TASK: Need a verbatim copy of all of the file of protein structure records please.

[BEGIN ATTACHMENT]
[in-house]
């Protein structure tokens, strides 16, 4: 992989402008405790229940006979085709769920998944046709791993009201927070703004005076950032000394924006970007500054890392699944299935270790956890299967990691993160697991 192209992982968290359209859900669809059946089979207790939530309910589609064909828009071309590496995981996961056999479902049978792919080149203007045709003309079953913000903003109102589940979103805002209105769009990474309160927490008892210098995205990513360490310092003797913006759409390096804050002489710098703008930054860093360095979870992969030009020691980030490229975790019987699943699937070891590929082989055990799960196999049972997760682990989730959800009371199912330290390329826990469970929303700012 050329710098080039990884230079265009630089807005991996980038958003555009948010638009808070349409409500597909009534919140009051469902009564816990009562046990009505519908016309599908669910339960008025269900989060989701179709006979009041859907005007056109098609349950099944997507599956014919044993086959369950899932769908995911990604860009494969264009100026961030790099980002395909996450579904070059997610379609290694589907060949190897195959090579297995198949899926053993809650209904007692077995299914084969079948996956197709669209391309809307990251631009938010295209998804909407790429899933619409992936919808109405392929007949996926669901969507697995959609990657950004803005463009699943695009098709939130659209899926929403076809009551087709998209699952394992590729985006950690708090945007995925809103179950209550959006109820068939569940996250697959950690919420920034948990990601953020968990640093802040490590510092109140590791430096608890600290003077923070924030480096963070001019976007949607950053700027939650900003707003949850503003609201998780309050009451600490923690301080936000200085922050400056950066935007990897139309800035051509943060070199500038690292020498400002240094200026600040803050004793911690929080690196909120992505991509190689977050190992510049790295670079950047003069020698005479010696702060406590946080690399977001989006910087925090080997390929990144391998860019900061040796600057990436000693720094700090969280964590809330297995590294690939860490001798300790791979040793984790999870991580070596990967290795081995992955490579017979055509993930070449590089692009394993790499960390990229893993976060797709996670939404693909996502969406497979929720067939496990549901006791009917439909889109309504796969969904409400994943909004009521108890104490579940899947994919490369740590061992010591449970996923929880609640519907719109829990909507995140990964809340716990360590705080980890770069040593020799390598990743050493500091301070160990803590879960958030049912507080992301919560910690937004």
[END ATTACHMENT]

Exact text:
[in-house]
């Protein structure tokens, strides 16, 4: 992989402008405790229940006979085709769920998944046709791993009201927070703004005076950032000394924006970007500054890392699944299935270790956890299967990691993160697991 192209992982968290359209859900669809059946089979207790939530309910589609064909828009071309590496995981996961056999479902049978792919080149203007045709003309079953913000903003109102589940979103805002209105769009990474309160927490008892210098995205990513360490310092003797913006759409390096804050002489710098703008930054860093360095979870992969030009020691980030490229975790019987699943699937070891590929082989055990799960196999049972997760682990989730959800009371199912330290390329826990469970929303700012 050329710098080039990884230079265009630089807005991996980038958003555009948010638009808070349409409500597909009534919140009051469902009564816990009562046990009505519908016309599908669910339960008025269900989060989701179709006979009041859907005007056109098609349950099944997507599956014919044993086959369950899932769908995911990604860009494969264009100026961030790099980002395909996450579904070059997610379609290694589907060949190897195959090579297995198949899926053993809650209904007692077995299914084969079948996956197709669209391309809307990251631009938010295209998804909407790429899933619409992936919808109405392929007949996926669901969507697995959609990657950004803005463009699943695009098709939130659209899926929403076809009551087709998209699952394992590729985006950690708090945007995925809103179950209550959006109820068939569940996250697959950690919420920034948990990601953020968990640093802040490590510092109140590791430096608890600290003077923070924030480096963070001019976007949607950053700027939650900003707003949850503003609201998780309050009451600490923690301080936000200085922050400056950066935007990897139309800035051509943060070199500038690292020498400002240094200026600040803050004793911690929080690196909120992505991509190689977050190992510049790295670079950047003069020698005479010696702060406590946080690399977001989006910087925090080997390929990144391998860019900061040796600057990436000693720094700090969280964590809330297995590294690939860490001798300790791979040793984790999870991580070596990967290795081995992955490579017979055509993930070449590089692009394993790499960390990229893993976060797709996670939404693909996502969406497979929720067939496990549901006791009917439909889109309504796969969904409400994943909004009521108890104490579940899947994919490369740590061992010591449970996923929880609640519907719109829990909507995140990964809340716990360590705080980890770069040593020799390598990743050493500091301070160990803590879960958030049912507080992301919560910690937004």